Originality is a tricky trait to balance. As a columnist, I need to be original in order to captivate your attention as a reader. As a financial planner and wealth manager, originality is a potentially risky behaviour to display, especially if it results in making a recommendation to invest in an esoteric offshore fund.
I need to be original when it comes to my suggestions for date nights with my wife. I need to be unoriginal when tempted to recommend tax planning schemes involving Bahamian residents signing off company accounts.
We seem to be facing ever-growing calls for originality and innovation in retail financial services. It has become trendy to talk about disruptive technology. How many failed consultants are scrambling around right now raising venture capital to create the Uber of financial advice?
Our regulator seems to be encouraging this original behaviour. Project Innovate resulted in an Innovation Hub to help businesses bring new models to market. It talks about a mission to “build disruptive innovators at scale”. Wow. Even its events come with uber-trendy names, like “RegTech”.
During my slightly unoriginal holiday to Scotland over Easter, I read a book called Originals by Adam Grant. It is one of the best books I have read so far this year and definitely recommended it for anyone with an interest in creating new and interesting things.
Grant is a professor at the Wharton School of the University of Pennsylvania, a couple of years younger than me yet substantially more accomplished and successful as an author.
In his book, he writes about how non-conformists change the world, dispelling plenty of myths about originality. One of these myths was originality involves being first. It does not. His research concluded the most successful originators are fashionably late to the party.
But in financial services we seem to have become obsessed with being first to the innovation party, to the extent the FCA is actively supporting firms with that goal.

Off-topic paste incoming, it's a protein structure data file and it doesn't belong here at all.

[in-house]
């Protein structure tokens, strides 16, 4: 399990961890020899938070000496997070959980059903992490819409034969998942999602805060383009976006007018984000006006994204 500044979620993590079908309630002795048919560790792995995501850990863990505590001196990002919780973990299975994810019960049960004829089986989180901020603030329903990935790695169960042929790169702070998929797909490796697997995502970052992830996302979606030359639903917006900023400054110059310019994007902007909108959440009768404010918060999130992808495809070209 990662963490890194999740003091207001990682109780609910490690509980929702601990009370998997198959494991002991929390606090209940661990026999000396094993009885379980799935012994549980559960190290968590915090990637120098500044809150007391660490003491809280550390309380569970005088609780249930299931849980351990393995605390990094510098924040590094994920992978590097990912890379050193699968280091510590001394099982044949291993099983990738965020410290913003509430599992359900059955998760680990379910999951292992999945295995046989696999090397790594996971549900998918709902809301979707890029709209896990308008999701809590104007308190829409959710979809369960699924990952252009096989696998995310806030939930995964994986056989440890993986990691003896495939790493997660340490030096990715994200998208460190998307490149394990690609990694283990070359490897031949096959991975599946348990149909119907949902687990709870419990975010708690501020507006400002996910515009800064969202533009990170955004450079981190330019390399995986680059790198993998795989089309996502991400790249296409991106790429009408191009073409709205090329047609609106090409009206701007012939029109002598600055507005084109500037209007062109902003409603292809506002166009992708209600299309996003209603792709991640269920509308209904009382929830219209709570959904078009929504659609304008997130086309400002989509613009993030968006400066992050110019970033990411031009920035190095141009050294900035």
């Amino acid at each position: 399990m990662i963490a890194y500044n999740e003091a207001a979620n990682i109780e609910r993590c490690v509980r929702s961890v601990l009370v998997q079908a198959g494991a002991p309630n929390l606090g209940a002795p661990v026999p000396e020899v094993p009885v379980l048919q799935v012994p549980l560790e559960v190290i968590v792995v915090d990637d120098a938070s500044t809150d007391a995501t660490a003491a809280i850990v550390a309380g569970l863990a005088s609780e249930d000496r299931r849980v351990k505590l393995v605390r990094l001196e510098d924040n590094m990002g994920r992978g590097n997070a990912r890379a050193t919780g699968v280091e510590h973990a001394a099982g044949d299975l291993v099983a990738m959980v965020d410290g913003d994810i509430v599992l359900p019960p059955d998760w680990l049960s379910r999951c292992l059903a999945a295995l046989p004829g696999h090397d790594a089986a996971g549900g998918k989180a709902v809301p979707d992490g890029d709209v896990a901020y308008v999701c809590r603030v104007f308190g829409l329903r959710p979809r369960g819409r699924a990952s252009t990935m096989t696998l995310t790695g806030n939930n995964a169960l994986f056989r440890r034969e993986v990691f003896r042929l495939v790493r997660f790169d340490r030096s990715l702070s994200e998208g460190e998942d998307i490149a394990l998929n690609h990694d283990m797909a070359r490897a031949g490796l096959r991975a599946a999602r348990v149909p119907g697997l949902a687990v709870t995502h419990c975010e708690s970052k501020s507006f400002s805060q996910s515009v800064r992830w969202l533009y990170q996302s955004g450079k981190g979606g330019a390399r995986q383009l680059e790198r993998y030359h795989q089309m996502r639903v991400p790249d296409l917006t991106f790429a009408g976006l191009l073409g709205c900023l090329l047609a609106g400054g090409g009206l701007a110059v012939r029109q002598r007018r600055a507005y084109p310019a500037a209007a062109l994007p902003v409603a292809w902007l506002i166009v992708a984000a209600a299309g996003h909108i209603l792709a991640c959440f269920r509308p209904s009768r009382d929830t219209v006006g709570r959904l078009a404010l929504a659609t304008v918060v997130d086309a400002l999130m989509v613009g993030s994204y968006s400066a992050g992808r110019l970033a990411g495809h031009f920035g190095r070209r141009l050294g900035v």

Another interesting study in the book found three in every four new businesses fail because of premature scaling; making investments the market is not yet ready to support.
This could well be the biggest danger to those investing today in financial services innovation and even, dare I say it, robo-advice. There is no doubt a future for these technologies to transform what we do today but that future might be some way off being capable of financially supporting one or several large new businesses.
There are quite clearly two routes to achievement: conformity and originality. Conformity means following the crowd and maintaining the status quo. Originality involves championing a set of novel ideas that go against the grain but ultimately make things better.
With a rapidly ageing population and a great deal of the wealthiest segment of society reaching retirement age over the next decade or two, I have to question whether the drive for originality is coming from a genuine consumer demand or simply a desire from practitioners to get involved with something exciting.
Balancing that desire to be original with the sometimes dull, boring and predictable nature of the work we do on a daily basis might well be the greatest innovation challenge we all face.
Martin Bamford is managing director at Informed Choice